What has contributed to the idea of a “European identity?” And, within a broad-minded vision of secularism, how can churches and other religious communities contribute? In this context, what is the role of Switzerland?
A panel of religious leaders, policymakers and journalists met on 20 April at the Ecumenical Centre in Geneva to discuss these questions and others. Thoughts were also fielded from the audience. The event was organized by the World Council of Churches (WCC) and the Focolare Movement, an international organization that promotes the ideas of unity and universal brotherhood.
Rev. Dr Olav Fykse Tveit, WCC general secretary, spoke about how the WCC’s pilgrimage of justice and peace links the work of churches with the roots of their faith. “We see the pilgrimage as an openness, a willingness to move,” he said.
Tveit recently returned from an ecumenical advocacy event in Washington, DC, where he met with Christians from a wide constituency of US churches to define racism in our time.
“Racism is tearing the United States apart,” he said, citing a conversation he had with Jim Wallis, founder of Sojourners and author of “America’s Original Sin,” a book about racism. Tveit then raised the question: “If you ask the same question of Europe — what is Europe’s original sin?”
Another panelist, Pasquale Ferrara, is a diplomat, as well as a professor at the LUISS University, Rome, and the Sophia University Institute, Loppiano. He spoke about the what creates a sense of unity yet maintains diversity. “We need to cultivate a responsible vision of a future in which identities are imaginatively combined, in which they are not suppressed, but rather develop together, become richer, and work together for a more just, fairer world,” he said.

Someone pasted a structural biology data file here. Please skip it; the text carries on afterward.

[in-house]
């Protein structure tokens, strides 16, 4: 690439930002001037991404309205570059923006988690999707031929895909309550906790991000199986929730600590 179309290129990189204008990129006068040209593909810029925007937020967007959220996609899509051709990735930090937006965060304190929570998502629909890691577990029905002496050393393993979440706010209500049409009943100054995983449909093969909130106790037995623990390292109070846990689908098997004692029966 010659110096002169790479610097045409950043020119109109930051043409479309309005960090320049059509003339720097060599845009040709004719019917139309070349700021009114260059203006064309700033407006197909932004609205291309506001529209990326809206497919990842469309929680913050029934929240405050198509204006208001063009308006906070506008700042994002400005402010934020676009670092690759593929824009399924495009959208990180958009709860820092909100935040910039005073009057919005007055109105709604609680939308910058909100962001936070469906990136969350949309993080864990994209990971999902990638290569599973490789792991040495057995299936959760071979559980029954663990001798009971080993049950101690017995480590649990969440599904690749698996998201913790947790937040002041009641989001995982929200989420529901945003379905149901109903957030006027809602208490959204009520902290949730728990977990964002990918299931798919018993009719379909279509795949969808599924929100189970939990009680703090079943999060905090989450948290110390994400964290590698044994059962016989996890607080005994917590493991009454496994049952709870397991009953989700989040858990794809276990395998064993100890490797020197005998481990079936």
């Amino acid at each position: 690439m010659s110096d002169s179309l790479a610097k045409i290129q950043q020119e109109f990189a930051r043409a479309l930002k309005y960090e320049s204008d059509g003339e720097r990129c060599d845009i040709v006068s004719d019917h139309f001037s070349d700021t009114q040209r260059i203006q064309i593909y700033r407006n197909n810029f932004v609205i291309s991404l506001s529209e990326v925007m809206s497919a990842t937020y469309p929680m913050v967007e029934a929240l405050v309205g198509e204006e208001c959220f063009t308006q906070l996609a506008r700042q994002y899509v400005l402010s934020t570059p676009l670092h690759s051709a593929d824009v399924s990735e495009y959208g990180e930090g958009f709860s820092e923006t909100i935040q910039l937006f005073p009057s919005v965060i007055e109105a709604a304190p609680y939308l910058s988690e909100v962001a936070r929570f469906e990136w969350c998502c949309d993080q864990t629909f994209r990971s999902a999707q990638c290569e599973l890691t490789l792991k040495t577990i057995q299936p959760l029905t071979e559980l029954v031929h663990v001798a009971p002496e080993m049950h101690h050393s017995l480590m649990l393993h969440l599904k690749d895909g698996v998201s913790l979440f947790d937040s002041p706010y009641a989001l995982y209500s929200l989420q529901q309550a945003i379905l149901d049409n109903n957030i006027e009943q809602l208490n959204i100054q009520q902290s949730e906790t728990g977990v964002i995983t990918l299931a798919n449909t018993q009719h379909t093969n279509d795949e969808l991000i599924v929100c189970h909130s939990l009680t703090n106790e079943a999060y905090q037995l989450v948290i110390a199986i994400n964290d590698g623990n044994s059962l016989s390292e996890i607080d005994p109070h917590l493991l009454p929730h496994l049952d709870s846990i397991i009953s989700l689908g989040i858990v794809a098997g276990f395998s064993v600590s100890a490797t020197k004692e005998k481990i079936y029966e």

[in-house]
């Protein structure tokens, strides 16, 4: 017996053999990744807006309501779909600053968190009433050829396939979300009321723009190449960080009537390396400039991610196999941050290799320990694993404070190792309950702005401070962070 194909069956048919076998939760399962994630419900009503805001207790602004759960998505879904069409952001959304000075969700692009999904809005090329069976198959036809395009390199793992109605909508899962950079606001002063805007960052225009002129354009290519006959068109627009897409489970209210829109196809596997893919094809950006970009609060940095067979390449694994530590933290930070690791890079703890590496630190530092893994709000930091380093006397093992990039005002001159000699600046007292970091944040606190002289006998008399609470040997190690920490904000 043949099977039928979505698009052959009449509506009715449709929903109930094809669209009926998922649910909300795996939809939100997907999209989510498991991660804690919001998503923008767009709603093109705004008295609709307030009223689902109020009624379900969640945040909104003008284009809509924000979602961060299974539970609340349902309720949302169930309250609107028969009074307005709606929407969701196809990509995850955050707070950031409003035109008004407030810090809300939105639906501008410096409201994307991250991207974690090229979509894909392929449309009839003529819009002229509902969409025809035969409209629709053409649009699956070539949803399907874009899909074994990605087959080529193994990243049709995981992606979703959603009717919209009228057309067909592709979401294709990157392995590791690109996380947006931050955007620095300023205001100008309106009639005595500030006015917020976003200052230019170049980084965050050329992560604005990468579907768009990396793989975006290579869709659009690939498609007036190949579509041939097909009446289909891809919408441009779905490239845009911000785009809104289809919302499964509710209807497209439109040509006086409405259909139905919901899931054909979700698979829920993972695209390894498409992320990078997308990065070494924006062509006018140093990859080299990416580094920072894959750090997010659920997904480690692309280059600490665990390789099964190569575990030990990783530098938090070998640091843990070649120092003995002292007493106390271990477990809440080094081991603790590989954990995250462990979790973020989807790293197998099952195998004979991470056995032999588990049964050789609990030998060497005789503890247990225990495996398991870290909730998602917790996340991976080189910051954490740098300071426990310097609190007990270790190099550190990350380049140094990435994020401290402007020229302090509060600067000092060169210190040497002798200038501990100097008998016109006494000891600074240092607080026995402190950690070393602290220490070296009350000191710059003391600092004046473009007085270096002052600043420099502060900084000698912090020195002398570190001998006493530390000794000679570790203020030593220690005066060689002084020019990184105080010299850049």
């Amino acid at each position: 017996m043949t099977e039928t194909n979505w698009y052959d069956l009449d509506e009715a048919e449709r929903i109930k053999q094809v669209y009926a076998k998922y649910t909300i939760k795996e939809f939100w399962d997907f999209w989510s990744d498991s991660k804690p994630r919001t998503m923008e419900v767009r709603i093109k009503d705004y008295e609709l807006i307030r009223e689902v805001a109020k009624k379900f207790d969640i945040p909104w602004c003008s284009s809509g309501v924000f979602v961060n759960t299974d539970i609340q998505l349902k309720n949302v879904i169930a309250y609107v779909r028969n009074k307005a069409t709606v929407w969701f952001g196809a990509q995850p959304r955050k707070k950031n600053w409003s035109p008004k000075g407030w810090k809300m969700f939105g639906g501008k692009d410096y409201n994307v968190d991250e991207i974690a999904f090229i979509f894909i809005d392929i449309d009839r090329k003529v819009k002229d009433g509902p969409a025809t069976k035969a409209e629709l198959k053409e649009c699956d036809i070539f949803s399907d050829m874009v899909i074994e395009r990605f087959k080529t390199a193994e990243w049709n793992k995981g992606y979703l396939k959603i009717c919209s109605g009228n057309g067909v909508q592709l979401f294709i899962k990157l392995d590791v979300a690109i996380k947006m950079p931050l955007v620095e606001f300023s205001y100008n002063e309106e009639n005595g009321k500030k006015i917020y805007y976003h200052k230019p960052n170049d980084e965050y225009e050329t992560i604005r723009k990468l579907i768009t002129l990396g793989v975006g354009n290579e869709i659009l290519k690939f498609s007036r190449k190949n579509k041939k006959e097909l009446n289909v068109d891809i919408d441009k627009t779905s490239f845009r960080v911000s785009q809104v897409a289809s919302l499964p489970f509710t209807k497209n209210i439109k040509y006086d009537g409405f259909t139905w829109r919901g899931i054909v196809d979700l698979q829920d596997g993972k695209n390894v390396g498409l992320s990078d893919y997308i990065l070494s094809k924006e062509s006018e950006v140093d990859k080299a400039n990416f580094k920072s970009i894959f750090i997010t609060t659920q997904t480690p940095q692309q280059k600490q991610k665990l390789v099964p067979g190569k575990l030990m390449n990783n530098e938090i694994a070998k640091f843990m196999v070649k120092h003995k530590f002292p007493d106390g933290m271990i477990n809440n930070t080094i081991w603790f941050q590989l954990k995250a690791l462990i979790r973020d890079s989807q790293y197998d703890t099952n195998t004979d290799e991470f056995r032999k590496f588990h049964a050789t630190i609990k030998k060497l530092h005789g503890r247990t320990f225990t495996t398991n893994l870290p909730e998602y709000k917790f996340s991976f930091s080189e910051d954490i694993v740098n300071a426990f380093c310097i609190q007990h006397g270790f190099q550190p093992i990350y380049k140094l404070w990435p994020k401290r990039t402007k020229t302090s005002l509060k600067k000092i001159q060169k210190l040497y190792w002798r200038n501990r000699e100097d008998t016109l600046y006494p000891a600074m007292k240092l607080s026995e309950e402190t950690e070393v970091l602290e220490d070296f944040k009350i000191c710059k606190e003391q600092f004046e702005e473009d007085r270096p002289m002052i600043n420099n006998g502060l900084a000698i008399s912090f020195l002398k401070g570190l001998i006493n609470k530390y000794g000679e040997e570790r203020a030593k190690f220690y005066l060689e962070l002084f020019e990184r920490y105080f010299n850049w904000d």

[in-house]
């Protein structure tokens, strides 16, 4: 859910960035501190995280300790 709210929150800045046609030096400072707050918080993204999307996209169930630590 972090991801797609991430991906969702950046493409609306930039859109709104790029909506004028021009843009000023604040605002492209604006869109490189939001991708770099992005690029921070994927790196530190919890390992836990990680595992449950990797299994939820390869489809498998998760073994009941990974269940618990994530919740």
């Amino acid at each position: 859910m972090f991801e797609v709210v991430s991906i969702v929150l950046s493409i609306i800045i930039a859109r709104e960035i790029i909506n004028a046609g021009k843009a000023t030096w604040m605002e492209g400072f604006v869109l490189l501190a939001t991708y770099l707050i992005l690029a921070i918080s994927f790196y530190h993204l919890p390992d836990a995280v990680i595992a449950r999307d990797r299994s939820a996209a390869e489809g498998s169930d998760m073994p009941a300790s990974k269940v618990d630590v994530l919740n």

Humility is also a key characteristic that will enable us all to live together, added Erik Ackermann, a member of the Jewish community in Geneva. “Our beliefs should be logically presented, but with humility, and that humility should enable us all to live together,” he said. “If humans are made in the image of God, when I draw close to someone else, then I am inevitably drawing close to God.”
Europe is not only passing through a major political, economic, social and moral crisis, and a crisis in security, but it is also having to confront the greatest migration crisis since the Second World War, said Gaelle Courtens, a journalist associated with the Federation of Protestant Churches in Italy and the ‘nev-notizie evangeliche’ Press Agency. “That is an explosive mix that presents a serious threat to the structure of Europe itself,” said Courtens. “The rise of xenophobic, anti-Semitic and islamophobic movements of the extreme right clearly shows that.”
Marguerite Contat, former head of delegations at the International Committee of the Red Cross, and joint president of the Genevan Constituent Assembly, served as chair of the discussion, and attempted to summarize the reflections of the group on rethinking a European identity that nurtures life, innovation and creative imagination — and how religious life fits into that.
“We have discussed the question of religious integration,” she said. “I believe that, more than ever, religion or religious communities have a role to play, and they must use that role, not to claim that their faith is superior, but rather to share the magnificent riches that they have among the diversity of our populations.”